Undergraduate Research Initiative

Students that received seed funding

2019 Application Available Now | Deadline EXTENDED to September 20th

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The CAFLS undergraduate research initiative gives CAFLS’ students the opportunity to conduct research under the guidance of a faculty mentor and compete in an oral or poster competition. The initiative develops students’ critical thinking and research methodology skills and provides opportunities for students to explore careers in research.

Fourteen students in Clemson University’s College of Agriculture, Forestry and Life Sciences (CAFLS) received seed funding that will allow them to pursue research in areas such as agricultural education, coastal conservation, livestock breeding and crop pest damage.

The students are the first to participate in a new undergraduate research initiative designed to develop their critical thinking and research skills and to expose them to careers in research. Each recipient receives $500 for faculty mentors to use for research expenses.

Jean Bertrand, associate dean of undergraduate studies for CAFLS, spearheaded the new undergraduate research initiative for CAFLS’ students. It is part of a program called CAFLS Advantage, which is a commitment by the college to provide students with learning experiences beyond the classroom in order to develop critical thinking skills and prepare them to meet their career goals.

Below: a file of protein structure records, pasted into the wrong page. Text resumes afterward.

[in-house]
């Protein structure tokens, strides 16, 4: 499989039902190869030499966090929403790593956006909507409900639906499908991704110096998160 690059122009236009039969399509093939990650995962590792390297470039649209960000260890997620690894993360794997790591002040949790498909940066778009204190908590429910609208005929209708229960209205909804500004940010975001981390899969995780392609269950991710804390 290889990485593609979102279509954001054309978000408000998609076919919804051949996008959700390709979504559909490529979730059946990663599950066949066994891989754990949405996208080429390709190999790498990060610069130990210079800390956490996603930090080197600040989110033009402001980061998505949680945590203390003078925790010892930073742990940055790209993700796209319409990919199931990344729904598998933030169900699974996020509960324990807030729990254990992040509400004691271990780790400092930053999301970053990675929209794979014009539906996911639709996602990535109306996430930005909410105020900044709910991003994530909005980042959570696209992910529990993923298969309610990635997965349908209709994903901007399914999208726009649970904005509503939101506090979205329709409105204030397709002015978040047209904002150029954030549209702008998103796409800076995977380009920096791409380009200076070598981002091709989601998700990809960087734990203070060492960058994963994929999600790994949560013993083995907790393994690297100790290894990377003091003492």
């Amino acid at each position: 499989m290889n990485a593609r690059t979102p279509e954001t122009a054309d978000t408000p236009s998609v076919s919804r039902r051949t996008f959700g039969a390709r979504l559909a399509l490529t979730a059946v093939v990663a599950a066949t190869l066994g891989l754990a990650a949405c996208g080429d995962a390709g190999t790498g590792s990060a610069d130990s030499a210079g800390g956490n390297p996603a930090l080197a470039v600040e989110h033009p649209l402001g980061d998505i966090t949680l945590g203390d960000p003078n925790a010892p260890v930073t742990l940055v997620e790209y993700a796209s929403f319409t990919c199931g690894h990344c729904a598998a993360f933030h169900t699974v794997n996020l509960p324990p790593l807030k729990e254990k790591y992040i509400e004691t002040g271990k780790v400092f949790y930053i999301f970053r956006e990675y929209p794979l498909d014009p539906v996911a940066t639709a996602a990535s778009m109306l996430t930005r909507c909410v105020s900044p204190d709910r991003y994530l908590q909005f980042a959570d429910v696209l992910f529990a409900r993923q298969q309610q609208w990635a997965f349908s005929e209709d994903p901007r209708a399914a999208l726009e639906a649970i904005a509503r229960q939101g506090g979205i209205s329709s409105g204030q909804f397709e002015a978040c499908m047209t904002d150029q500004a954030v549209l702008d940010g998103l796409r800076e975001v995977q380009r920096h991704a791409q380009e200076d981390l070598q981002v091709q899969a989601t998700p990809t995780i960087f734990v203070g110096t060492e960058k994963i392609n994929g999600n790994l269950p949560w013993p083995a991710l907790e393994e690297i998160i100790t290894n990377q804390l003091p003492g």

“CAFLS launched the Undergraduate Research Initiative in order to provide students with the opportunity to conduct research under the one-on-one mentorship of a faculty member,” said Bertrand. “Very few students come to college with exposure to research and we want to make sure we give students the opportunity to explore research as a career path.  We need bright, young minds to pursue research and help solve the grand challenges related to food and the environment.”

The students will conduct research on an array of topics relevant to agriculture and natural resources and their specific majors and career interests.

Jessie Comer will observe and evaluate South Carolina agriculture teachers’ awareness of suicide prevention resources, practices and the likelihood that they will utilize available suicide prevention programs.

“After college, I hope to become a South Carolina agricultural educator, teaching and inspiring future generations of agriculturists,” said Comer. “I also hope to then implement the findings of my research into my future classroom instruction in order to bring to light the subject of mental health within agriculture and the resources available for my future students.”

Andrew Purcell will estimate the economic benefits and functions provided by coastal marshes and wetlands.

“My time at Clemson has taught me how to critically think, which is vital to this project,” said Purcell.  “I am always looking for new data or information and how I can creatively incorporate it into the study so that the values that I generate can be as complete and accurate as possible. I plan on staying at Clemson and working with Dr. Khanal and the rest of the Forestry department for graduate school as this research project has been a great introduction to what I plan to do when I pursue a master’s degree in forest economics.”

Michelle Fenstermaker is working to understand the effects of platelet activating factor on the fertility of bull semen in order to find ways to improve breeding success.